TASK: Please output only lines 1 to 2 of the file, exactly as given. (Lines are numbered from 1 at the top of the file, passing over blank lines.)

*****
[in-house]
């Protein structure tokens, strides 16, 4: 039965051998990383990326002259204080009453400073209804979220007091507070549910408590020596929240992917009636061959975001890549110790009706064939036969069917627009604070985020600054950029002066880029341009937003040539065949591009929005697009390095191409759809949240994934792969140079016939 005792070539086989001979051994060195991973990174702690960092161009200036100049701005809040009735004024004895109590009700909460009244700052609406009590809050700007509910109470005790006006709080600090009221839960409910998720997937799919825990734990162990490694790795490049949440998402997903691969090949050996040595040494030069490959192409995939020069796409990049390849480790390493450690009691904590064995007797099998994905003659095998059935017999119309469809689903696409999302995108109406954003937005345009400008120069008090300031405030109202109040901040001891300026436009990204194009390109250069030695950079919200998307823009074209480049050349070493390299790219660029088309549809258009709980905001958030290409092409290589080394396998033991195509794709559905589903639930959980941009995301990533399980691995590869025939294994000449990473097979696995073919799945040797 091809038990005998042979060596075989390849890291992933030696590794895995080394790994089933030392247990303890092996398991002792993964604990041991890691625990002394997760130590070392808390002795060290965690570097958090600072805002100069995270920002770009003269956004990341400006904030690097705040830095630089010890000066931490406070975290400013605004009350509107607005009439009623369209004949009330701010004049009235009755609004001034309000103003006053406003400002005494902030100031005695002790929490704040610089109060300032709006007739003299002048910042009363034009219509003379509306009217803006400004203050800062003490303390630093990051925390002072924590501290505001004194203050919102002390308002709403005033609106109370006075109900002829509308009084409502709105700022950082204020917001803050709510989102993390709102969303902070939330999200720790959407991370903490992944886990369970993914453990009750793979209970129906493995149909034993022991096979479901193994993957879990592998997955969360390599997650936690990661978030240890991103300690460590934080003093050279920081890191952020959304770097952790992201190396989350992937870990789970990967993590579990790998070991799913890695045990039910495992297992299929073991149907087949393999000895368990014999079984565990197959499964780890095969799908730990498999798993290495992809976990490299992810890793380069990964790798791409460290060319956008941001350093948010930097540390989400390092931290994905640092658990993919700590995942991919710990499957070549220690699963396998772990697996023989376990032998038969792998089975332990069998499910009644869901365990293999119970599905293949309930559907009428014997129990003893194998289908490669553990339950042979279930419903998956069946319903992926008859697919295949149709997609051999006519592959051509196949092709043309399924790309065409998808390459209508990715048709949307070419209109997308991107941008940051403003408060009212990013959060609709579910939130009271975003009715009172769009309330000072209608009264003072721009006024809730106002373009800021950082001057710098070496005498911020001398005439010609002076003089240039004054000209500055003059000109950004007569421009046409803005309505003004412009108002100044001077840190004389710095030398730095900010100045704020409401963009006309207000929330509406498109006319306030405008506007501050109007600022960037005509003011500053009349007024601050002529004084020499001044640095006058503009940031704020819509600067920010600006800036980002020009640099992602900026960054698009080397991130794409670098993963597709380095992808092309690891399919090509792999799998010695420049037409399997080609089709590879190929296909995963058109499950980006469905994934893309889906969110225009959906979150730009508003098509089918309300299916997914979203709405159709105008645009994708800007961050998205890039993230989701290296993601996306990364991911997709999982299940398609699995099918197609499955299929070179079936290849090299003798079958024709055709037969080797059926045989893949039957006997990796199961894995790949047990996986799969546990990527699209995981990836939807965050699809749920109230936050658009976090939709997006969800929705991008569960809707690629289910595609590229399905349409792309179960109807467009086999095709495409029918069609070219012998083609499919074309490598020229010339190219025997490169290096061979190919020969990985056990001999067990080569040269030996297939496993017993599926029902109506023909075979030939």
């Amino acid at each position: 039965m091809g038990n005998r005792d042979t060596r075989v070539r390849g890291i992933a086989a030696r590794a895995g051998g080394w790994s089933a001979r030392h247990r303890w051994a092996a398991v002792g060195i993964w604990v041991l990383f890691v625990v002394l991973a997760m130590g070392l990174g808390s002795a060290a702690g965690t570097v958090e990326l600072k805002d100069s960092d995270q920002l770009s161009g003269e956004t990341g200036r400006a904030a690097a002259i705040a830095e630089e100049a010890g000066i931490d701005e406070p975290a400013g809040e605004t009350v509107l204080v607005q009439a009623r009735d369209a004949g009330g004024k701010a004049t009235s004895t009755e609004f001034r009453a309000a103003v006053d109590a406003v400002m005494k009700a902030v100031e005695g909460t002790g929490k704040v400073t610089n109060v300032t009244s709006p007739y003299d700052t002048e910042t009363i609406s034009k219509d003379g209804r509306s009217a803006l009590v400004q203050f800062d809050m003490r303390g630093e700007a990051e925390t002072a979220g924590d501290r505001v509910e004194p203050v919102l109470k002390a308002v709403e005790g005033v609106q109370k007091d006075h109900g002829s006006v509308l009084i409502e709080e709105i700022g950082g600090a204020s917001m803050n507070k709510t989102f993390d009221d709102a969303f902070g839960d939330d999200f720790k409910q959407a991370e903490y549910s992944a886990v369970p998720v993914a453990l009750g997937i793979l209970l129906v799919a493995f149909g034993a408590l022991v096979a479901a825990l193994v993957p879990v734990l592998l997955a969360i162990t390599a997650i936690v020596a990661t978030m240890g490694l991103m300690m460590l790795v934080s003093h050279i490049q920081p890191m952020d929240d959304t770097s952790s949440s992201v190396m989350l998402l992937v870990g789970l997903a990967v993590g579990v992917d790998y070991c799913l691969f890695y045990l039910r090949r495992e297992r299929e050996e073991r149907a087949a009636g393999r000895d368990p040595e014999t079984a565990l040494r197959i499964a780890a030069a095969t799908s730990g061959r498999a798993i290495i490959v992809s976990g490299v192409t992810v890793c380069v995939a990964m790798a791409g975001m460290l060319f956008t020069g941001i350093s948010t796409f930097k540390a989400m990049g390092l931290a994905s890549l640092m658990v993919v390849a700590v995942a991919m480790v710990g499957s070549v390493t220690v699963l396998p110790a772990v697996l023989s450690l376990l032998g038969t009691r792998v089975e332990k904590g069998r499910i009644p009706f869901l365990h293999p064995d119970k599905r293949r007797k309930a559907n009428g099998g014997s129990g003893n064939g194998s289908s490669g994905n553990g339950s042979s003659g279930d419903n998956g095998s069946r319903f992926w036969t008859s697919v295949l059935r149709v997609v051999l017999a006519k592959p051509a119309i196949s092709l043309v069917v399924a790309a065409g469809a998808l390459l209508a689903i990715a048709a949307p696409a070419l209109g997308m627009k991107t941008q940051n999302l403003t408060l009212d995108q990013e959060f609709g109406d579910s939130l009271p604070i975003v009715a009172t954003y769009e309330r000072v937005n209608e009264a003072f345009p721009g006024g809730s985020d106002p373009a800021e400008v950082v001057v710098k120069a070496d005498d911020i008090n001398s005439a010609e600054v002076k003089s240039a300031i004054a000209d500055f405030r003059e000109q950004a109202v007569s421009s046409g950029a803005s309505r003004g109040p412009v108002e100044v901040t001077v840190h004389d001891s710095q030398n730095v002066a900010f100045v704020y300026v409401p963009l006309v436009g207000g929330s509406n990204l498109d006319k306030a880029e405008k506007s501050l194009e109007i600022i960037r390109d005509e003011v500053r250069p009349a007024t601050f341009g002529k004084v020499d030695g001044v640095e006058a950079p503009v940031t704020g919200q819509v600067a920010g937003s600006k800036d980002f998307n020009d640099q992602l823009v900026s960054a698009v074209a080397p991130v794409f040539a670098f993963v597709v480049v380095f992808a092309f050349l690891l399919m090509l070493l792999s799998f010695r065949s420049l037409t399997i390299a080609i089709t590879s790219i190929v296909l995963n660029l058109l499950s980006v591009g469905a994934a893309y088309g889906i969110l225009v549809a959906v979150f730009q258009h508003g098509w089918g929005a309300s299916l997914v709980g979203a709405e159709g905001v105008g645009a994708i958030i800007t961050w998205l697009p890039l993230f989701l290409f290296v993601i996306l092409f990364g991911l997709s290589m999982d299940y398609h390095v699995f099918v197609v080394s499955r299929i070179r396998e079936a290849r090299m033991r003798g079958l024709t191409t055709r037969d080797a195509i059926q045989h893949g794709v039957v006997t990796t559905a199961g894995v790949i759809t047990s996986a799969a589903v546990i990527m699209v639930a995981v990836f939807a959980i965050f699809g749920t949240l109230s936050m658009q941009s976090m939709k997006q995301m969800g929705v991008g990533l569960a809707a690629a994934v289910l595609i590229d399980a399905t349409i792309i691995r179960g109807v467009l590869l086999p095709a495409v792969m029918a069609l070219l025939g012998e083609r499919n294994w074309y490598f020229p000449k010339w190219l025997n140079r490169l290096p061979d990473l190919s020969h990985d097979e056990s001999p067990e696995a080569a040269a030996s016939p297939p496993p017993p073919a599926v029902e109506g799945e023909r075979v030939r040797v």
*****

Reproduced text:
[in-house]
């Protein structure tokens, strides 16, 4: 039965051998990383990326002259204080009453400073209804979220007091507070549910408590020596929240992917009636061959975001890549110790009706064939036969069917627009604070985020600054950029002066880029341009937003040539065949591009929005697009390095191409759809949240994934792969140079016939 005792070539086989001979051994060195991973990174702690960092161009200036100049701005809040009735004024004895109590009700909460009244700052609406009590809050700007509910109470005790006006709080600090009221839960409910998720997937799919825990734990162990490694790795490049949440998402997903691969090949050996040595040494030069490959192409995939020069796409990049390849480790390493450690009691904590064995007797099998994905003659095998059935017999119309469809689903696409999302995108109406954003937005345009400008120069008090300031405030109202109040901040001891300026436009990204194009390109250069030695950079919200998307823009074209480049050349070493390299790219660029088309549809258009709980905001958030290409092409290589080394396998033991195509794709559905589903639930959980941009995301990533399980691995590869025939294994000449990473097979696995073919799945040797 091809038990005998042979060596075989390849890291992933030696590794895995080394790994089933030392247990303890092996398991002792993964604990041991890691625990002394997760130590070392808390002795060290965690570097958090600072805002100069995270920002770009003269956004990341400006904030690097705040830095630089010890000066931490406070975290400013605004009350509107607005009439009623369209004949009330701010004049009235009755609004001034309000103003006053406003400002005494902030100031005695002790929490704040610089109060300032709006007739003299002048910042009363034009219509003379509306009217803006400004203050800062003490303390630093990051925390002072924590501290505001004194203050919102002390308002709403005033609106109370006075109900002829509308009084409502709105700022950082204020917001803050709510989102993390709102969303902070939330999200720790959407991370903490992944886990369970993914453990009750793979209970129906493995149909034993022991096979479901193994993957879990592998997955969360390599997650936690990661978030240890991103300690460590934080003093050279920081890191952020959304770097952790992201190396989350992937870990789970990967993590579990790998070991799913890695045990039910495992297992299929073991149907087949393999000895368990014999079984565990197959499964780890095969799908730990498999798993290495992809976990490299992810890793380069990964790798791409460290060319956008941001350093948010930097540390989400390092931290994905640092658990993919700590995942991919710990499957070549220690699963396998772990697996023989376990032998038969792998089975332990069998499910009644869901365990293999119970599905293949309930559907009428014997129990003893194998289908490669553990339950042979279930419903998956069946319903992926008859697919295949149709997609051999006519592959051509196949092709043309399924790309065409998808390459209508990715048709949307070419209109997308991107941008940051403003408060009212990013959060609709579910939130009271975003009715009172769009309330000072209608009264003072721009006024809730106002373009800021950082001057710098070496005498911020001398005439010609002076003089240039004054000209500055003059000109950004007569421009046409803005309505003004412009108002100044001077840190004389710095030398730095900010100045704020409401963009006309207000929330509406498109006319306030405008506007501050109007600022960037005509003011500053009349007024601050002529004084020499001044640095006058503009940031704020819509600067920010600006800036980002020009640099992602900026960054698009080397991130794409670098993963597709380095992808092309690891399919090509792999799998010695420049037409399997080609089709590879190929296909995963058109499950980006469905994934893309889906969110225009959906979150730009508003098509089918309300299916997914979203709405159709105008645009994708800007961050998205890039993230989701290296993601996306990364991911997709999982299940398609699995099918197609499955299929070179079936290849090299003798079958024709055709037969080797059926045989893949039957006997990796199961894995790949047990996986799969546990990527699209995981990836939807965050699809749920109230936050658009976090939709997006969800929705991008569960809707690629289910595609590229399905349409792309179960109807467009086999095709495409029918069609070219012998083609499919074309490598020229010339190219025997490169290096061979190919020969990985056990001999067990080569040269030996297939496993017993599926029902109506023909075979030939």